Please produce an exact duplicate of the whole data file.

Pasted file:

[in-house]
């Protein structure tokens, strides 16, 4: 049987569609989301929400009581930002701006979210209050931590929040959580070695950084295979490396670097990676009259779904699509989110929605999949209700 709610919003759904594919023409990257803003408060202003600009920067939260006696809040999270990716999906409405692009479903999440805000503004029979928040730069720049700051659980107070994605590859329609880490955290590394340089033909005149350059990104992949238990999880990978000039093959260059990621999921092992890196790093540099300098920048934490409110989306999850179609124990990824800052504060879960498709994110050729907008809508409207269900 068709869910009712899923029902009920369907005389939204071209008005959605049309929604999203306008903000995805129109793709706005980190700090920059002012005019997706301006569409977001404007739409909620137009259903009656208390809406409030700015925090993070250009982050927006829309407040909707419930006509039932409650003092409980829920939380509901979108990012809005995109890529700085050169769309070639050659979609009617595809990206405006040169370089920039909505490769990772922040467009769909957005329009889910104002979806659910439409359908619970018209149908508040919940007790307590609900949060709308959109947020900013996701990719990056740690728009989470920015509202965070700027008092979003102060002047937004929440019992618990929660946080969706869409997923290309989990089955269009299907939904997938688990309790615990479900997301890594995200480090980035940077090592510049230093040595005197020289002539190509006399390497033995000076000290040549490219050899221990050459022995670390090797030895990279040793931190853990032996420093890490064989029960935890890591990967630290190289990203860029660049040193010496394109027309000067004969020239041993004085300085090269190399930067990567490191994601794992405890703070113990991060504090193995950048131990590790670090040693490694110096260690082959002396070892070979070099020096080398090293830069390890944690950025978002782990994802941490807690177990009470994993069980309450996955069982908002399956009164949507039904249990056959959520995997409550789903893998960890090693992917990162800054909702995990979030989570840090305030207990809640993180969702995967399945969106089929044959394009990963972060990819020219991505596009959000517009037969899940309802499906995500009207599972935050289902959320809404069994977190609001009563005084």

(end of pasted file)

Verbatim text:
[in-house]
């Protein structure tokens, strides 16, 4: 049987569609989301929400009581930002701006979210209050931590929040959580070695950084295979490396670097990676009259779904699509989110929605999949209700 709610919003759904594919023409990257803003408060202003600009920067939260006696809040999270990716999906409405692009479903999440805000503004029979928040730069720049700051659980107070994605590859329609880490955290590394340089033909005149350059990104992949238990999880990978000039093959260059990621999921092992890196790093540099300098920048934490409110989306999850179609124990990824800052504060879960498709994110050729907008809508409207269900 068709869910009712899923029902009920369907005389939204071209008005959605049309929604999203306008903000995805129109793709706005980190700090920059002012005019997706301006569409977001404007739409909620137009259903009656208390809406409030700015925090993070250009982050927006829309407040909707419930006509039932409650003092409980829920939380509901979108990012809005995109890529700085050169769309070639050659979609009617595809990206405006040169370089920039909505490769990772922040467009769909957005329009889910104002979806659910439409359908619970018209149908508040919940007790307590609900949060709308959109947020900013996701990719990056740690728009989470920015509202965070700027008092979003102060002047937004929440019992618990929660946080969706869409997923290309989990089955269009299907939904997938688990309790615990479900997301890594995200480090980035940077090592510049230093040595005197020289002539190509006399390497033995000076000290040549490219050899221990050459022995670390090797030895990279040793931190853990032996420093890490064989029960935890890591990967630290190289990203860029660049040193010496394109027309000067004969020239041993004085300085090269190399930067990567490191994601794992405890703070113990991060504090193995950048131990590790670090040693490694110096260690082959002396070892070979070099020096080398090293830069390890944690950025978002782990994802941490807690177990009470994993069980309450996955069982908002399956009164949507039904249990056959959520995997409550789903893998960890090693992917990162800054909702995990979030989570840090305030207990809640993180969702995967399945969106089929044959394009990963972060990819020219991505596009959000517009037969899940309802499906995500009207599972935050289902959320809404069994977190609001009563005084």